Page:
Try this to start out. Alert your conscious awareness sometime throughout your day and take the time to practice noticing what emotions your sensations bring to you. Ask yourself; what am I sensing, what am I thinking, and what am I feeling. Stay in the present moment and become aware of the answers to these questions as they relate to here and now experiences and not memories of the past or projections of future experiences. When you have arrived at some answers ask yourself two questions. The first is what do I want as a result of having this experience and the second is what am I willing to do to get it? Lastly, create new conscious narratives about your emotions and build a heathy relationship with them. This new healthy relationship with your emotions than goes into your memory and becomes part of your new lifetime theater of experience.

Taking charge of your emotional life in this manner will begin to lead you down a path of discovering yourself in a compassionate and loving way. Start being yourself today and not what you were made into yesterday. Learn healthy ways to process your emotions.

Written by Thom Bianco MA, LMHCA, CPC

Counseling Therapist | Addiction & Relationship Coach

Fourth Dimension Counseling & Coaching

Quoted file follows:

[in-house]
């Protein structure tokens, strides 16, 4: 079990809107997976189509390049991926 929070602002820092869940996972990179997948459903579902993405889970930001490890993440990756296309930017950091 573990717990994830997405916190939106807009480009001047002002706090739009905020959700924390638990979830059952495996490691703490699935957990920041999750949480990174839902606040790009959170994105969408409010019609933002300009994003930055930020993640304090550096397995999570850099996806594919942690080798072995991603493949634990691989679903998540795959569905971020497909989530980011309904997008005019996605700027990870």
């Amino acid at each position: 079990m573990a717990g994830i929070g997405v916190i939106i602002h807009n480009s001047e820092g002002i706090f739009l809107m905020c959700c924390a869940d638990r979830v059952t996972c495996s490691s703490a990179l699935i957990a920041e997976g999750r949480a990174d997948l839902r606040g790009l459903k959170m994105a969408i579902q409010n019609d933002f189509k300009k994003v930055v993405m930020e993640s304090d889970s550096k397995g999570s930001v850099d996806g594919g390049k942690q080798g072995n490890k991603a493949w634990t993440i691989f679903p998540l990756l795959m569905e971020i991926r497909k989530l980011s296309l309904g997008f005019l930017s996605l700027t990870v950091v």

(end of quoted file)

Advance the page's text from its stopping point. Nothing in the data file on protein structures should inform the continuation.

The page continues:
Thanks for reading our article on emotions and how to process them. If you have any questions regarding processing emotions, emotional trauma counseling, therapy or emotional coaching give us a call at 425-652-1690  

At Fourth Dimension Counseling in we are experienced trauma therapists providing counseling services in the Seattle Area And King County including Mercer Island, Bellevue, Kirkland,  Redmond, Woodinville, Bothell, Sammamish, Issaquah, Renton, Maple Valley, Kent and Covington. We also provide counseling services remotely over video conference on a completely private and secure connection. 
If you or a loved one are struggling with sexual, pornography, food, gambling, drug or alcohol addiction, or if you have been betrayed in your relationship or marriage and experience anger, guilt, fear, shame or depression,  we are here for you when you are ready to make a change. Learn more about our Expert counseling and therapy solutions in Seattle, Kirkland, Tacoma and the Puget Sound Area at our website: or give us a call at 425-652-1690 to schedule an appointment.

Hope is just one call away.

Sex and Pornography addiction group and individual counseling and treatment for addicts, betrayed partners, Family members and couples, healing childhood trauma with licensed therapist in Seattle, Tacoma, Mercer Island, Kirkland, Redmond and Maple Valley, WA.
Path to change for individual dealing with partner trauma and betrayed partners of sex, pornography and love addiction, infidelity and cheating